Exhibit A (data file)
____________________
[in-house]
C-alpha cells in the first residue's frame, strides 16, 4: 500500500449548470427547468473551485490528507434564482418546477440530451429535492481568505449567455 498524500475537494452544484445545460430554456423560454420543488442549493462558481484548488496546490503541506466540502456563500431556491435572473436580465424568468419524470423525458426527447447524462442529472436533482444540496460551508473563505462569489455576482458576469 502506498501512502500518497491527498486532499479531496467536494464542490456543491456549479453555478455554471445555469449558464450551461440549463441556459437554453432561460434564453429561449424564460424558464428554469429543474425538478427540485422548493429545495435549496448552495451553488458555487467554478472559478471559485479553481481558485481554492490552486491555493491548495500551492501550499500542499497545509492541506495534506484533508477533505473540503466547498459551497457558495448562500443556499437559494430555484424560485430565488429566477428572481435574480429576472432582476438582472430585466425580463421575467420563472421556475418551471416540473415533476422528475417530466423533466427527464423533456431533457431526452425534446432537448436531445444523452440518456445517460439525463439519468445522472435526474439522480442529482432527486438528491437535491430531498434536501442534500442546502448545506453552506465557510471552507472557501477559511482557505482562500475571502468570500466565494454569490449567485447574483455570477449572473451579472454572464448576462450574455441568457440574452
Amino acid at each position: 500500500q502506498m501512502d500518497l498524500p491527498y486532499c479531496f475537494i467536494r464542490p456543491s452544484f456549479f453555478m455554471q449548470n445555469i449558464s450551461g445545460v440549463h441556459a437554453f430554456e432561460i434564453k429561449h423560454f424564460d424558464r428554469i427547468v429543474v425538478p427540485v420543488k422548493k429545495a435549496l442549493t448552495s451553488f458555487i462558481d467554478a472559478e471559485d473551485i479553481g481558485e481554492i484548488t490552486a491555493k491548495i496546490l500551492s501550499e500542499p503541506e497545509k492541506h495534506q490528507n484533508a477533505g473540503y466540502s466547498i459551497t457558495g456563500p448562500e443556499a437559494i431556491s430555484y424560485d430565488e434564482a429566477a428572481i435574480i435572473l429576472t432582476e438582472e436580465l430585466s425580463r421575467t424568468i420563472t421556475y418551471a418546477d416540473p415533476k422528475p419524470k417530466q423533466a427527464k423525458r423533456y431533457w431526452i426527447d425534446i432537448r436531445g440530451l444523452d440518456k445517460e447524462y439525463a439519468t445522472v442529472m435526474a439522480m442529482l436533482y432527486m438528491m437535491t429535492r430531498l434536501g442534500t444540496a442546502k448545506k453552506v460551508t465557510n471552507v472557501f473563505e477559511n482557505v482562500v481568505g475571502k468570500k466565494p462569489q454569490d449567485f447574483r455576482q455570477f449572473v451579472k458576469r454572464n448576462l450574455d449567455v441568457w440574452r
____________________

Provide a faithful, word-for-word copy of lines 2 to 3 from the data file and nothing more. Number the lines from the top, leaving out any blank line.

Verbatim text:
C-alpha cells in the first residue's frame, strides 16, 4: 500500500449548470427547468473551485490528507434564482418546477440530451429535492481568505449567455 498524500475537494452544484445545460430554456423560454420543488442549493462558481484548488496546490503541506466540502456563500431556491435572473436580465424568468419524470423525458426527447447524462442529472436533482444540496460551508473563505462569489455576482458576469 502506498501512502500518497491527498486532499479531496467536494464542490456543491456549479453555478455554471445555469449558464450551461440549463441556459437554453432561460434564453429561449424564460424558464428554469429543474425538478427540485422548493429545495435549496448552495451553488458555487467554478472559478471559485479553481481558485481554492490552486491555493491548495500551492501550499500542499497545509492541506495534506484533508477533505473540503466547498459551497457558495448562500443556499437559494430555484424560485430565488429566477428572481435574480429576472432582476438582472430585466425580463421575467420563472421556475418551471416540473415533476422528475417530466423533466427527464423533456431533457431526452425534446432537448436531445444523452440518456445517460439525463439519468445522472435526474439522480442529482432527486438528491437535491430531498434536501442534500442546502448545506453552506465557510471552507472557501477559511482557505482562500475571502468570500466565494454569490449567485447574483455570477449572473451579472454572464448576462450574455441568457440574452
Amino acid at each position: 500500500q502506498m501512502d500518497l498524500p491527498y486532499c479531496f475537494i467536494r464542490p456543491s452544484f456549479f453555478m455554471q449548470n445555469i449558464s450551461g445545460v440549463h441556459a437554453f430554456e432561460i434564453k429561449h423560454f424564460d424558464r428554469i427547468v429543474v425538478p427540485v420543488k422548493k429545495a435549496l442549493t448552495s451553488f458555487i462558481d467554478a472559478e471559485d473551485i479553481g481558485e481554492i484548488t490552486a491555493k491548495i496546490l500551492s501550499e500542499p503541506e497545509k492541506h495534506q490528507n484533508a477533505g473540503y466540502s466547498i459551497t457558495g456563500p448562500e443556499a437559494i431556491s430555484y424560485d430565488e434564482a429566477a428572481i435574480i435572473l429576472t432582476e438582472e436580465l430585466s425580463r421575467t424568468i420563472t421556475y418551471a418546477d416540473p415533476k422528475p419524470k417530466q423533466a427527464k423525458r423533456y431533457w431526452i426527447d425534446i432537448r436531445g440530451l444523452d440518456k445517460e447524462y439525463a439519468t445522472v442529472m435526474a439522480m442529482l436533482y432527486m438528491m437535491t429535492r430531498l434536501g442534500t444540496a442546502k448545506k453552506v460551508t465557510n471552507v472557501f473563505e477559511n482557505v482562500v481568505g475571502k468570500k466565494p462569489q454569490d449567485f447574483r455576482q455570477f449572473v451579472k458576469r454572464n448576462l450574455d449567455v441568457w440574452r